STDC Chief Executive, Craig Stevenson says his Council is delighted with the results so far. “Nationally beneficial reuse or responsible disposal of bio-solids is a big issue and it’s great to see STDC is at the forefront of an innovative solution that is environmentally responsible and saves our ratepayers a great deal of money. This solution has the potential to save the local government sector tens of millions of dollars and I understand there is already a lot of interest from other Council’s around the country.”

ENDS

© Scoop Media

 
 
 
 
 
Parliament Headlines | Politics Headlines | Regional Headlines

 

Auckland Relocation Grants: 12 Grants Paid So Far

Since the policy took effect one month ago, 12 applicants have received the non-recoverable grant, supporting 32 people. $54,508 has been paid out, covering things like moving costs, bond, rent in advance and letting fees. More>>

ALSO:

Vaccine Funding Change: HPV Vaccines For All Children

PHARMAC has today announced changes to funded vaccines, which will benefit an extra 100,000 people... The human papillomavirus (HPV) vaccine will be available for all children and adults up to the age of 26 years, and boys will now be included in the HPV school vaccination programme. More>>

ALSO:

Gordon Campbell: On Why The Opinion Polls For Key And Trump Defy Gravity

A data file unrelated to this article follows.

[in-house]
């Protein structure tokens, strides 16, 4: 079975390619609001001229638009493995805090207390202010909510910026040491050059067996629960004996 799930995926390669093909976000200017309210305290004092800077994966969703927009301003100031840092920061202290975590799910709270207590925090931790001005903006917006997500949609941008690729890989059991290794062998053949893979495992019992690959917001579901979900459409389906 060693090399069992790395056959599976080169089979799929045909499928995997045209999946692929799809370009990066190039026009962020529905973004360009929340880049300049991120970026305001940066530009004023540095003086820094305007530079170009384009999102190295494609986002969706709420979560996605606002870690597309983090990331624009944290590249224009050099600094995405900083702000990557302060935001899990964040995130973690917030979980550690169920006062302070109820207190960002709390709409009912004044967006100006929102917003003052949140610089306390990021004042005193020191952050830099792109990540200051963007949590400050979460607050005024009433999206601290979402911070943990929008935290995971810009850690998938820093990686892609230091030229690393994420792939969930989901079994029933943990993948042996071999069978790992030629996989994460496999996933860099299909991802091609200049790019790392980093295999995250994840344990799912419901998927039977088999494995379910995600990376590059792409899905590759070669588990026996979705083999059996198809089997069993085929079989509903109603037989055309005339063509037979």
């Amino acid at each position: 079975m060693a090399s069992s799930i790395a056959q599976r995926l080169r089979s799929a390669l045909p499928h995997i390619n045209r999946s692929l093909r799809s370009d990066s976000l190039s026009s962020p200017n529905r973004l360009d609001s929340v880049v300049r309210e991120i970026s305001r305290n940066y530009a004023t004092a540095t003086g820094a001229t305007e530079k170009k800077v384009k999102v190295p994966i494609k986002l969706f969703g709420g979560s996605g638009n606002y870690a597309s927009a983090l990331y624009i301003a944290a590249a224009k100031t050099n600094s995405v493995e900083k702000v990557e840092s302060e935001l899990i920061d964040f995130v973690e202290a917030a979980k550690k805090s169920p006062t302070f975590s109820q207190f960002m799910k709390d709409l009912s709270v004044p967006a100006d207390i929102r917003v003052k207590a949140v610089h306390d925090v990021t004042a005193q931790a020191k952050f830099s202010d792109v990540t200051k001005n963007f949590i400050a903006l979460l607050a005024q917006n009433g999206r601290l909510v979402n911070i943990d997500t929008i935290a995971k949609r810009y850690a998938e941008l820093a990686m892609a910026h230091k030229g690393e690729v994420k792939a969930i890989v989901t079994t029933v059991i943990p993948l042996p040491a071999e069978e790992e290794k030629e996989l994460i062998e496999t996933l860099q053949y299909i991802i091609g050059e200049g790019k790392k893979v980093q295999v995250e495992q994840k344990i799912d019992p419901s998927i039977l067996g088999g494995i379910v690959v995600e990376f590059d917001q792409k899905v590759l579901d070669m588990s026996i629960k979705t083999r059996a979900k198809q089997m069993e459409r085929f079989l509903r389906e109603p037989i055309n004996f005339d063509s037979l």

What is going on? Donald Trump got confirmed as the Republican presidential candidate at a bizarrely chaotic political convention… and promptly received an upwards bump in the polls to where he’s now rating ahead of Hillary Clinton, for only the second time this year. More>>

Sugar: Auckland Leisure Centres Axe Unhealthy Drinks

Auckland Council is to stop selling drinks that are sweetened by sugar from vending machines at its leisure centres in a bid to try to reduce obesity and type 2 diabetes... More>>

ALSO:

Gordon Campbell: On Todd McClay’s Faulty Memory

Time and again, whenever an issue arises the initial response by government is to deny or diminish the problem – nothing to worry about here, everything’s OK, move on. Then, hang on. In line with the usual pattern, as embarrassing details emerged into daylight, the story changed. More>>

ALSO:

Labour's 'Future Of Work': Major Reform Of Careers And Apprenticeships

The next Labour Government will transform careers advice in high schools to ensure every student has a personalised career plan, Leader of the Opposition Andrew Little says. More>>

ALSO:

State Investments Management: Treasury Likes IRD, Not Education Or Corrections

The Inland Revenue Department has scored an 'A' in the first tranche of the Treasury's investor confidence rating for state agencies that manage significant Crown investments and assets, gaining greater autonomy as a result, while the Corrections and Education ministries gained a 'C' rating. More>>

ALSO:

Govt Goal: NZ To Be "Predator Free" By 2050

Prime Minister John Key has today announced the Government has adopted the goal of New Zealand becoming Predator Free by 2050... “That’s why we have adopted this goal. Our ambition is that by 2050 every single part of New Zealand will be completely free of rats, stoats and possums." More>>

ALSO:

Get More From Scoop

 

LATEST HEADLINES

 
 
 
 
 
 
 
 
 
Regional
Search Scoop  
 
 
Powered by Vodafone
NZ independent news